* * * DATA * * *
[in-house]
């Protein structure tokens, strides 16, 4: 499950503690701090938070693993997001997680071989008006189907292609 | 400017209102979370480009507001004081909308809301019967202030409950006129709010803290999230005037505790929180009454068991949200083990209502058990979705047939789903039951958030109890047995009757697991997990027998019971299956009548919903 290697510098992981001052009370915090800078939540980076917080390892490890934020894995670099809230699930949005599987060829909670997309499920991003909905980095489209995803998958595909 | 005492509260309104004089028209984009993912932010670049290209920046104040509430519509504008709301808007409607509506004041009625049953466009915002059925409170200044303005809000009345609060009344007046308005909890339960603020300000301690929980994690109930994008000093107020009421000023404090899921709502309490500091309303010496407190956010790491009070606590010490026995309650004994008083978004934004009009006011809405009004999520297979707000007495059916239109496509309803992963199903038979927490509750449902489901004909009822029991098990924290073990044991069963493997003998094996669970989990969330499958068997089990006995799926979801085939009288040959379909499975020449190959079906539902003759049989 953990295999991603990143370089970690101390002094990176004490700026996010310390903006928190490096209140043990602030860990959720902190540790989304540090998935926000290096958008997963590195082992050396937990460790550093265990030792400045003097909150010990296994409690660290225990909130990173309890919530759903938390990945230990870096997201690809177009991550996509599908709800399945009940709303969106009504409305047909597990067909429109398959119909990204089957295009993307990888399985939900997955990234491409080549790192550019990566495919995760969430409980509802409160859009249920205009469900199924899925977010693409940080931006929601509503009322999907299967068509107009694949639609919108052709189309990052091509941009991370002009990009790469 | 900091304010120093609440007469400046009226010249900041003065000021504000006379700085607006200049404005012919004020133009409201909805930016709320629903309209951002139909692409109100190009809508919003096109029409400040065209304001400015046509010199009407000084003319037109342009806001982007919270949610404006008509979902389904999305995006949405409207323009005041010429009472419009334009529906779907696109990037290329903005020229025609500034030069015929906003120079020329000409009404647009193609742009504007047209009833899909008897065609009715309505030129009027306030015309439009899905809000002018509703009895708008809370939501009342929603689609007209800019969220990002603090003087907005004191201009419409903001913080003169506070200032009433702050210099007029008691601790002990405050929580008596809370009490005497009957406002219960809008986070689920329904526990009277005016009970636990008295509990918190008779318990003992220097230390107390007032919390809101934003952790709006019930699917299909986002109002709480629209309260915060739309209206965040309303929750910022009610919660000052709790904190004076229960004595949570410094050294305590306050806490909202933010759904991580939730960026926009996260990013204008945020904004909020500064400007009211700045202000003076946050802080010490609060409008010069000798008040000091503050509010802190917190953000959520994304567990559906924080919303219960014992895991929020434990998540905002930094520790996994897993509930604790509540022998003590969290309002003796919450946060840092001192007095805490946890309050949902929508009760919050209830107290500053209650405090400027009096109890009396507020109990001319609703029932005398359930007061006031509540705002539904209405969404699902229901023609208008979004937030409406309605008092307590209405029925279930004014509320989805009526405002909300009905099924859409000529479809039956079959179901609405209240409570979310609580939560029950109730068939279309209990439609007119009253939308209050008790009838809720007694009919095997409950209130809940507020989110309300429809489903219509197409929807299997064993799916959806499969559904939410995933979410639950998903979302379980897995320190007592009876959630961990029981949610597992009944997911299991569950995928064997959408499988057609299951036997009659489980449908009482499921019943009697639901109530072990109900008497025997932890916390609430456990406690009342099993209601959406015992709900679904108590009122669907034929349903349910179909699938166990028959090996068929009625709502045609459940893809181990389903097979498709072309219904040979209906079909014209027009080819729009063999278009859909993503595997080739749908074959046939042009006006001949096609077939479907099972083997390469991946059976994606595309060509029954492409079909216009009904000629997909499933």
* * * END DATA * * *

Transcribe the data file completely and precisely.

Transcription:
[in-house]
């Protein structure tokens, strides 16, 4: 499950503690701090938070693993997001997680071989008006189907292609 | 400017209102979370480009507001004081909308809301019967202030409950006129709010803290999230005037505790929180009454068991949200083990209502058990979705047939789903039951958030109890047995009757697991997990027998019971299956009548919903 290697510098992981001052009370915090800078939540980076917080390892490890934020894995670099809230699930949005599987060829909670997309499920991003909905980095489209995803998958595909 | 005492509260309104004089028209984009993912932010670049290209920046104040509430519509504008709301808007409607509506004041009625049953466009915002059925409170200044303005809000009345609060009344007046308005909890339960603020300000301690929980994690109930994008000093107020009421000023404090899921709502309490500091309303010496407190956010790491009070606590010490026995309650004994008083978004934004009009006011809405009004999520297979707000007495059916239109496509309803992963199903038979927490509750449902489901004909009822029991098990924290073990044991069963493997003998094996669970989990969330499958068997089990006995799926979801085939009288040959379909499975020449190959079906539902003759049989 953990295999991603990143370089970690101390002094990176004490700026996010310390903006928190490096209140043990602030860990959720902190540790989304540090998935926000290096958008997963590195082992050396937990460790550093265990030792400045003097909150010990296994409690660290225990909130990173309890919530759903938390990945230990870096997201690809177009991550996509599908709800399945009940709303969106009504409305047909597990067909429109398959119909990204089957295009993307990888399985939900997955990234491409080549790192550019990566495919995760969430409980509802409160859009249920205009469900199924899925977010693409940080931006929601509503009322999907299967068509107009694949639609919108052709189309990052091509941009991370002009990009790469 | 900091304010120093609440007469400046009226010249900041003065000021504000006379700085607006200049404005012919004020133009409201909805930016709320629903309209951002139909692409109100190009809508919003096109029409400040065209304001400015046509010199009407000084003319037109342009806001982007919270949610404006008509979902389904999305995006949405409207323009005041010429009472419009334009529906779907696109990037290329903005020229025609500034030069015929906003120079020329000409009404647009193609742009504007047209009833899909008897065609009715309505030129009027306030015309439009899905809000002018509703009895708008809370939501009342929603689609007209800019969220990002603090003087907005004191201009419409903001913080003169506070200032009433702050210099007029008691601790002990405050929580008596809370009490005497009957406002219960809008986070689920329904526990009277005016009970636990008295509990918190008779318990003992220097230390107390007032919390809101934003952790709006019930699917299909986002109002709480629209309260915060739309209206965040309303929750910022009610919660000052709790904190004076229960004595949570410094050294305590306050806490909202933010759904991580939730960026926009996260990013204008945020904004909020500064400007009211700045202000003076946050802080010490609060409008010069000798008040000091503050509010802190917190953000959520994304567990559906924080919303219960014992895991929020434990998540905002930094520790996994897993509930604790509540022998003590969290309002003796919450946060840092001192007095805490946890309050949902929508009760919050209830107290500053209650405090400027009096109890009396507020109990001319609703029932005398359930007061006031509540705002539904209405969404699902229901023609208008979004937030409406309605008092307590209405029925279930004014509320989805009526405002909300009905099924859409000529479809039956079959179901609405209240409570979310609580939560029950109730068939279309209990439609007119009253939308209050008790009838809720007694009919095997409950209130809940507020989110309300429809489903219509197409929807299997064993799916959806499969559904939410995933979410639950998903979302379980897995320190007592009876959630961990029981949610597992009944997911299991569950995928064997959408499988057609299951036997009659489980449908009482499921019943009697639901109530072990109900008497025997932890916390609430456990406690009342099993209601959406015992709900679904108590009122669907034929349903349910179909699938166990028959090996068929009625709502045609459940893809181990389903097979498709072309219904040979209906079909014209027009080819729009063999278009859909993503595997080739749908074959046939042009006006001949096609077939479907099972083997390469991946059976994606595309060509029954492409079909216009009904000629997909499933």